Water assumes many different forms in the cultural imagery of Japan. There is the violence of tsunami, typhoons, and floods. A magnificent wave arcs around the image of Mount Fuji in a Hokusai woodblock print, while the sea undulates sensuously in Miyagi Michio’s musical composition, “Spring Sea.” There is water that surges and water that is deep and still; rain water, river water, spring water; water that flows and carries, water that submerges; water that connects or separates, and water that induces dreams and reveries. Following are some categories for investigating the material imagination of water.14

WATER DEITIES

Water deities are found in rivers, ponds, swamps, lakes, streams, springs, wells, waterfalls, and the sea. These kami are often invested with protective powers. The deity Hachiman of the Usa Hachiman shrine is said to originally have been a water kami, a protector of harbors and rivers, who became identified as a war kami when it accompanied Regent Jingū (201–69 C.E.) on her Korean expedition. Later, when the capital was established in the Kyiōto basin, it was brought to the side of the Yodo River, which leads into the basin, and the Iwashimizu Hachiman shrine was established to protect access to the area.15 The crest of Hachiman is based on the image of a whirlpool. It appears on roof tiles to symbolize water and serves as a talisman against fire (as do images of dolphins which also appear on the roofs of great buildings).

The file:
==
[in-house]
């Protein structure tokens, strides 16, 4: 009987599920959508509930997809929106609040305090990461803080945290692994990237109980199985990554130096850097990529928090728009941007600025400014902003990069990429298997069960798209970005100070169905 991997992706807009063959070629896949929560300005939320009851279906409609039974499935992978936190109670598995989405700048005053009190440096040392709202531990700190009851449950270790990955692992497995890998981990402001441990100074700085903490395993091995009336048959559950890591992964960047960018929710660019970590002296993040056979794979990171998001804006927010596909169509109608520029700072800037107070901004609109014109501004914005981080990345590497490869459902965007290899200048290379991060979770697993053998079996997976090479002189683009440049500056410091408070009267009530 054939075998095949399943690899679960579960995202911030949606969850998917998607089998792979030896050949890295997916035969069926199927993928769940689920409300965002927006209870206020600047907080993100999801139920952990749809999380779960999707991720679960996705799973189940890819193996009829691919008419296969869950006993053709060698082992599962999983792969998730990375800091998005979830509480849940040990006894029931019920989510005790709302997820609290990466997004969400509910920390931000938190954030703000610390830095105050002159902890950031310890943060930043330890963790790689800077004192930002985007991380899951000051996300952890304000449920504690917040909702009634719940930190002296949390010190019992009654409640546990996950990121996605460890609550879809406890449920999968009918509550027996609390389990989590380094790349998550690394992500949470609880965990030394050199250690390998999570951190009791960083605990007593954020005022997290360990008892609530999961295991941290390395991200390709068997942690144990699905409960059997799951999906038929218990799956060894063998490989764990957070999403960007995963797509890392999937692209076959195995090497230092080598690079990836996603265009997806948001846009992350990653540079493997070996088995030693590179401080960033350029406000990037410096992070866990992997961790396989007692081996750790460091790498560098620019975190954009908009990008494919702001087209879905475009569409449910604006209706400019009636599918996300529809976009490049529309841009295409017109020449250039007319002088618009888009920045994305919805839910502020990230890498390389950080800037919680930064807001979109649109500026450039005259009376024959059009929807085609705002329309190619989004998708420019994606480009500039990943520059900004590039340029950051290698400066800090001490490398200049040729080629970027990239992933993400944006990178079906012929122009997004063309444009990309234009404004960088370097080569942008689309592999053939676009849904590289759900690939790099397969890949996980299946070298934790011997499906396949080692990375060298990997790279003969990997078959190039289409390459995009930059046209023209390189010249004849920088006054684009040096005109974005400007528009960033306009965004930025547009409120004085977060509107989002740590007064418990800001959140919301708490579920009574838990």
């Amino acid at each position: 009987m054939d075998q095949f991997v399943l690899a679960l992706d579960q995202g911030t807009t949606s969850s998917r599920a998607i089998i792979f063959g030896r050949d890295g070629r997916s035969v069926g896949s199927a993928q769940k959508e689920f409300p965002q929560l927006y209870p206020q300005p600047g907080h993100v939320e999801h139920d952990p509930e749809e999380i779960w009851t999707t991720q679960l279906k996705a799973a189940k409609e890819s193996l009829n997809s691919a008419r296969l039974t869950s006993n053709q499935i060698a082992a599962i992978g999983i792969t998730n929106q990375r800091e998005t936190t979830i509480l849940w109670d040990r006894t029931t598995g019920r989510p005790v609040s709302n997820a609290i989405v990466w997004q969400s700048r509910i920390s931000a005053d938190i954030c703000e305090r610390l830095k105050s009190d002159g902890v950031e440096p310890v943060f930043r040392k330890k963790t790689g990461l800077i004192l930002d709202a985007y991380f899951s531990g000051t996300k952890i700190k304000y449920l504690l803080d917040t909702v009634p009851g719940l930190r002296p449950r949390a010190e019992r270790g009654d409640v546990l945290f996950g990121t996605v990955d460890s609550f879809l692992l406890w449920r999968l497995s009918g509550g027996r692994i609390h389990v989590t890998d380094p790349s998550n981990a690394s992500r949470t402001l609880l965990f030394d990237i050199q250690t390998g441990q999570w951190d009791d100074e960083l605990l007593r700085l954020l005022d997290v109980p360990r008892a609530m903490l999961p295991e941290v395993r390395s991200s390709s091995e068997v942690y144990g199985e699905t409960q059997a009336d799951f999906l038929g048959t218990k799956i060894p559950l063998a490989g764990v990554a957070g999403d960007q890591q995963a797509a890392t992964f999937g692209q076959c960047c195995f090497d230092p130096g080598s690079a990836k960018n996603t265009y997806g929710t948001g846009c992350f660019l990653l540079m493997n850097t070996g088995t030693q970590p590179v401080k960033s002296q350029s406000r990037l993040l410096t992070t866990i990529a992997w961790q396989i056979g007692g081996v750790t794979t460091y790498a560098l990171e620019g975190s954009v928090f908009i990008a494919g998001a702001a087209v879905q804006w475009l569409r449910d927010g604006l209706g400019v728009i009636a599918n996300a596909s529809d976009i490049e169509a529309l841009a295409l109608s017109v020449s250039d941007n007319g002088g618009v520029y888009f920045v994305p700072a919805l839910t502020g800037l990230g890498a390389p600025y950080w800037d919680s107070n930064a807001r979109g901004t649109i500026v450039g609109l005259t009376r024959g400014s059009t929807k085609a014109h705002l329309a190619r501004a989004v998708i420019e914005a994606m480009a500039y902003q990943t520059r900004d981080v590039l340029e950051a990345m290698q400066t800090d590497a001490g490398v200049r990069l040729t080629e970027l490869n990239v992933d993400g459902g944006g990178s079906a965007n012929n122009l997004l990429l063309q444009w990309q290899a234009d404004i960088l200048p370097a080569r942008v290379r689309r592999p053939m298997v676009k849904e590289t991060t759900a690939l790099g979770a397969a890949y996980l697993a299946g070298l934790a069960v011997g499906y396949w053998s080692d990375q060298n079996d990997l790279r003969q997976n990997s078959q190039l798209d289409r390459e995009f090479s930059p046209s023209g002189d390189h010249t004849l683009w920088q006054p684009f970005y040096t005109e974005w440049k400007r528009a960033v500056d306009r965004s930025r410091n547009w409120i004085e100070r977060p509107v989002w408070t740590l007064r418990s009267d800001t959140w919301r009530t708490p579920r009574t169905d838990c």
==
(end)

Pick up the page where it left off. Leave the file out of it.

Water has been essential to worship in Japan. From Kōya-san to Hōryūji to Nikkō, all major temples and shrines were built near springs, wells, and lakes, whose waters were as essential for sustaining communal existence as they were for engendering a sense of connection with vital life forces.16

WATER AND IMAGES OF BIRTH, SEXUALITY, AND FEMININITY

Water occupies a central place in the cosmological myths of the Kojiki and Nihongi, in which the islands of Japan are described as coalescing from primordial soup when stirred with a pole by Izanagi. Amaterasu, the Sun Goddess, is born from Izanagi’s left eye when he cleanses himself in a river; the Moon Goddess and Susanoo the Storm God are washed from his Right Eye and Nose, respectively. The idea of the watery origin of life is reflected in the word for aborted fetus, mizuko (literally, water child), which is returned to the water to await a more propitious time for rebirth.17 Images of water are used to describe youthful beauty (mizumizushii, young and comely). The association between water and sensual pleasure finds expression in the notion of the mizushōbai (water trade), the world of restaurants, bars, massage parlors, etc. Sexuality and images of water are interwoven in many works of literature, including Izumi Kyōka’s “The Saint of Mount Kōya,”18 Kawabata Yasunari’s The Izu Dancer, Mishima Yukio’s The Sound of Waves, and Abe Kōbō’s Woman in the Dunes.